Last week the Legislature in Olympia wrapped up its special session on Tuesday without having voted on the Boeing bills that Gov. Gary Locke so ardently wanted to pass. So he called them back for a one-day special session to pass some tax breaks for Boeing. Naturally, with their leader having deserted them, the House Democrats caved in again and gave Gov. Bend-Over-For-Boeing everything he asked for and more.
The only thing worse than Locke's traitorous pimping is the way Seattle newspapers reported it: as if Boeing's whole 7E7 project hinges on our giving away the store. The most surreal experience of all was opening the Sunday, June 15 issue of The Seattle Times to see a nearly full-page, front-page spread on the 7E7. The story continued to several inside pages, where the poor, unfortunate reporters assigned to write on this dismal topic were forced to tackle such non-stories as "Will it ever be built?" and "Airline customers aren't exactly lining up to place orders." Well, duhhh.
So what did the Legislature serve to Boeing on a platter? Merely the biggest package of tax breaks this state has ever given to a single company. Boeing will get $3.2 billion in direct tax cuts over the next 20 years. In addition, changes made to the state's Unemployment Insurance plan will save Boeing $5 to $7 million per year, at the direct expense of all workers who claim Unemployment, who will now receive only 26 weeks of benefits, instead of 30. The biggest losers will be seasonal workers: the folks who build the homes we live in, the people who pave our roads, and the families who pick, sort, and pack the food that fills our refrigerators.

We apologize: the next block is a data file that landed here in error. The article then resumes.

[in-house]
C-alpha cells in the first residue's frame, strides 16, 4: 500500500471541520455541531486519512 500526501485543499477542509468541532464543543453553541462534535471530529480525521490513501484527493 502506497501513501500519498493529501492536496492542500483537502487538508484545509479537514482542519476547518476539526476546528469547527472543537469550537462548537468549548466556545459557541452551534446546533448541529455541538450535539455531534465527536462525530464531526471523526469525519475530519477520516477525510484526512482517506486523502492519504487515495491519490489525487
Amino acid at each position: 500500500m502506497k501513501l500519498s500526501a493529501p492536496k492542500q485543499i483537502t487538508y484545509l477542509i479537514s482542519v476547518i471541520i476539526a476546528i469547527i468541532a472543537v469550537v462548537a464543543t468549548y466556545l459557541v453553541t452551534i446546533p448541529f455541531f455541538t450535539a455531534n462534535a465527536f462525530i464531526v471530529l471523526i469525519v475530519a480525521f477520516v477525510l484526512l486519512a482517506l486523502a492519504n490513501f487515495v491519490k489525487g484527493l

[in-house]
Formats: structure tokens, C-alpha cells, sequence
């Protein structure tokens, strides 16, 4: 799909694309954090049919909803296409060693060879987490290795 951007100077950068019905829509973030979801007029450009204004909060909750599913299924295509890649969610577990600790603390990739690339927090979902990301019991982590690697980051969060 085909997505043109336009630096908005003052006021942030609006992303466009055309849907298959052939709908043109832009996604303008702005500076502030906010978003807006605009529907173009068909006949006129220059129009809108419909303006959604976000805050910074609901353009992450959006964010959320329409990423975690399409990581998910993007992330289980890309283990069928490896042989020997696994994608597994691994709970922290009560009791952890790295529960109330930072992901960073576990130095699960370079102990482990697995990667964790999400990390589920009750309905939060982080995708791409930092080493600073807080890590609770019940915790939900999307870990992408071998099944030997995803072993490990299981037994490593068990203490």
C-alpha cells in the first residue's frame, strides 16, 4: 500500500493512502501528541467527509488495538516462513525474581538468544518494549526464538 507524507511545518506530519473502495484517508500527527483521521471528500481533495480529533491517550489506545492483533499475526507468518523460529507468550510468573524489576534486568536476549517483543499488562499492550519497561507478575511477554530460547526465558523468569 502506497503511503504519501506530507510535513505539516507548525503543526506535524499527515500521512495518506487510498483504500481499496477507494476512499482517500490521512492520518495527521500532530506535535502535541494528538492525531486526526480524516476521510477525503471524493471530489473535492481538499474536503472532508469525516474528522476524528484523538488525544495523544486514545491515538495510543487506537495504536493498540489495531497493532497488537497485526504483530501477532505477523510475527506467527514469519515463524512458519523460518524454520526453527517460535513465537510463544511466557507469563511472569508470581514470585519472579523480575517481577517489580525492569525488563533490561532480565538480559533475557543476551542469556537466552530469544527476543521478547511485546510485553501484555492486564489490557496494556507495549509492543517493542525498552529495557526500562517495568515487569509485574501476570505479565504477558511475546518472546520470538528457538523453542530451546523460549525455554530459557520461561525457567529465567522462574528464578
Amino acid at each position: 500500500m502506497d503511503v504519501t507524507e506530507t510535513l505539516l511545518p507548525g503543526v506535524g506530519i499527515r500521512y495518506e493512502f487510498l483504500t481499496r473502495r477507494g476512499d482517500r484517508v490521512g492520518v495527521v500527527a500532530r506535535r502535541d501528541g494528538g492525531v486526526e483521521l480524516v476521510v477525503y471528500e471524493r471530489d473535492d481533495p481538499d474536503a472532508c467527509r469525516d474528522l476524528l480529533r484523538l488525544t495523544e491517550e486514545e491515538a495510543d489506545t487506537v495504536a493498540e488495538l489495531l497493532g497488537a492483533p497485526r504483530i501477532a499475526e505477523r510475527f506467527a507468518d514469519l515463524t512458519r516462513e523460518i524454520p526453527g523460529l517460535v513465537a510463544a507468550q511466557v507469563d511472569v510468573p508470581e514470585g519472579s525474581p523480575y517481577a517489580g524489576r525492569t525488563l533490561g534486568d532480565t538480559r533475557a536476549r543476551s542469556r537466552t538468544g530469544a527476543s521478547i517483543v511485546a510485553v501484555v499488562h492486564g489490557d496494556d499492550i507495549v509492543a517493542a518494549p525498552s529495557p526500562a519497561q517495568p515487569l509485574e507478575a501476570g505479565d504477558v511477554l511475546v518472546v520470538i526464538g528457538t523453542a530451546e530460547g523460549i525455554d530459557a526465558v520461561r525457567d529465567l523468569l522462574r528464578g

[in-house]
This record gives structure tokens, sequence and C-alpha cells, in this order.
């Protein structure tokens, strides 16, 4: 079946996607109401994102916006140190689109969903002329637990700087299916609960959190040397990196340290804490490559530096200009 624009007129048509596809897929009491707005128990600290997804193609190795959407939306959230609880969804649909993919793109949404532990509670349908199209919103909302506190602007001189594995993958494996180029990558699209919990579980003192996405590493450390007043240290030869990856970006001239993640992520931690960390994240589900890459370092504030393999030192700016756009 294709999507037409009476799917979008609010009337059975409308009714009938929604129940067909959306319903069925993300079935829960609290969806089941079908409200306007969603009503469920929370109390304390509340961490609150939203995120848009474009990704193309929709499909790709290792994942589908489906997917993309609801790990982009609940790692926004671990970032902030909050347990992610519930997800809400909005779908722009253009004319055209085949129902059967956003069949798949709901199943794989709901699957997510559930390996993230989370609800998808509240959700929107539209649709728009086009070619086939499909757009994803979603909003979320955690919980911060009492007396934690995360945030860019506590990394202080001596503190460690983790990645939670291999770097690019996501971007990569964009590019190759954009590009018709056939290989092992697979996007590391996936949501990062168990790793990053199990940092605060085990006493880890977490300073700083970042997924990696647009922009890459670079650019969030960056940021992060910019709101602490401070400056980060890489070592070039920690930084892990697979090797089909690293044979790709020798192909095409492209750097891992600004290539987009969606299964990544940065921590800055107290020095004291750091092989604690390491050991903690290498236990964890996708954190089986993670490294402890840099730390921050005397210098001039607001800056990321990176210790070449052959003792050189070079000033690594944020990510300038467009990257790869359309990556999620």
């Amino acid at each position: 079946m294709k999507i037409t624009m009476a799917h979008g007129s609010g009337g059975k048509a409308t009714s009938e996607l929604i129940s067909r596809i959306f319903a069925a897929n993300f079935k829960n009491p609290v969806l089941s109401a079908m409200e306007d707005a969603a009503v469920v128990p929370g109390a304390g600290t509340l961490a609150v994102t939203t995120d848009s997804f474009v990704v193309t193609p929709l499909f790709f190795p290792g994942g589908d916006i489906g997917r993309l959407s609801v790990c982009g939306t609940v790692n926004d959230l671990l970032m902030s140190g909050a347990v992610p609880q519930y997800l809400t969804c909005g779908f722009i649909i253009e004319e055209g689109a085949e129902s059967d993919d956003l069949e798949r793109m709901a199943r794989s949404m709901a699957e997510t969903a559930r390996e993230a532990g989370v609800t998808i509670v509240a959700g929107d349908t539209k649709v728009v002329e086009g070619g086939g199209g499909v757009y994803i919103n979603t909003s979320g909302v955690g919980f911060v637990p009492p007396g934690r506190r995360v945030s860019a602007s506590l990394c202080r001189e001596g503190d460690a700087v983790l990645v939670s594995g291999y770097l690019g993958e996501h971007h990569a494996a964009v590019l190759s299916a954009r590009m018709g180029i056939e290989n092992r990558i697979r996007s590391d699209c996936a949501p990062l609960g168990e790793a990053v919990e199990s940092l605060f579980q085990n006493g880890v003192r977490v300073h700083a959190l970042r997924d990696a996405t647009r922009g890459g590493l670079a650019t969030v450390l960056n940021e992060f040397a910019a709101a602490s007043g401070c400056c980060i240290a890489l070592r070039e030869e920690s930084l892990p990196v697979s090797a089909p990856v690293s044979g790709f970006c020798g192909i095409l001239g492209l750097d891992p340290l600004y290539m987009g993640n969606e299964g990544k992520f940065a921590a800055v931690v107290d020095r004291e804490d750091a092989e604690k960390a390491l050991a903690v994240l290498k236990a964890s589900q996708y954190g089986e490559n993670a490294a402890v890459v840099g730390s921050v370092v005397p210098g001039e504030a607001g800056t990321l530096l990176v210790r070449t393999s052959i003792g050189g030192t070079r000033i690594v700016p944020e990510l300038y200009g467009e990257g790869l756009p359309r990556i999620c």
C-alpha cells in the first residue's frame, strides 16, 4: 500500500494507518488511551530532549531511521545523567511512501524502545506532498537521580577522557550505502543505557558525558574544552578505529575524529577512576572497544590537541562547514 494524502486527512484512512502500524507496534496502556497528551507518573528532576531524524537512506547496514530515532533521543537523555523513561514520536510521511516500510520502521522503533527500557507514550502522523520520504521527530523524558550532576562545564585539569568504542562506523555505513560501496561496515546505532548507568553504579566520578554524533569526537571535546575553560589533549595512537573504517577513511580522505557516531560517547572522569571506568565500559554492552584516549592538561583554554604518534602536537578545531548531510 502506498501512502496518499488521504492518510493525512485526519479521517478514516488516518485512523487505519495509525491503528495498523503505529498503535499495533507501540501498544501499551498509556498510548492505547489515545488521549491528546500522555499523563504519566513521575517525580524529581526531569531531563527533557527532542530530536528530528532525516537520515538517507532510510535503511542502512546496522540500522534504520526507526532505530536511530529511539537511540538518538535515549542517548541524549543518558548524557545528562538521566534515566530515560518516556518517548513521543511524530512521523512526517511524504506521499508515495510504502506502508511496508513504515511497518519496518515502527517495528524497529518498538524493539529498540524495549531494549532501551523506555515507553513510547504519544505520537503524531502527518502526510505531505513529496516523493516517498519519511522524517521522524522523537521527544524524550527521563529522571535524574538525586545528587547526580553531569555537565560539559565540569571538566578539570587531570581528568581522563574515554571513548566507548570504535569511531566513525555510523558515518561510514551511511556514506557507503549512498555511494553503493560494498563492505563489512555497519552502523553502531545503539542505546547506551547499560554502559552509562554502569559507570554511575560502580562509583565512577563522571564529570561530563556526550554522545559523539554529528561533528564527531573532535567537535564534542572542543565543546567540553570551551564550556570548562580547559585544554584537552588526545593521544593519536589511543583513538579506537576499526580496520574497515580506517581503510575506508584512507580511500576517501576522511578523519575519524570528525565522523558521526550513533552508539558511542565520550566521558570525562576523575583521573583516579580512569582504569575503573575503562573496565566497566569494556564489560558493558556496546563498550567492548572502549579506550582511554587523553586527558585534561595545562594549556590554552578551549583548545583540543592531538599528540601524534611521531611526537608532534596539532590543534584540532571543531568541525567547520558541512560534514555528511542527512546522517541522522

As if that weren't enough, the Legislature also made changes to the Worker's Compensation system to limit claims for hearing loss; Boeing's notoriously noisy factories will benefit the most from this change.
Add the $16 million for a new port facility in Everett, combined with an exemption from shoreline rules so it can be built quickly, and it becomes obvious that Boeing can still write it's own meal ticket in Olympia.
How did Boeing celebrate this good news? By announcing that the company will lay off 266 more workers and send their jobs to Chile. Notably, the new port facility is being built to increase the size of containers that can be shipped through Everett, so Boeing will be able to ship in ever larger, pre-assembled airline parts from the Far East. That will mean more jobs for Japan and China, not for us.
More than 50,000 Boeing jobs have been lost in the Puget Sound, and most of those have gone overseas. Gov. Locke has admitted that the new 7E7 plant would only provide 17,000 jobs in the region, and only if Boeing uses a lot of local contractors (hah!). As The Seattle Times points out, Boeing has been forced to abandon its previous three "new" airplane designs, including the much-praised Sonic Cruiser, without even building a prototype, much less a new factory.
Right now, the
airline industry is in such a tailspin that new orders for the
7E7 will be harder to find than liberal values in our so-called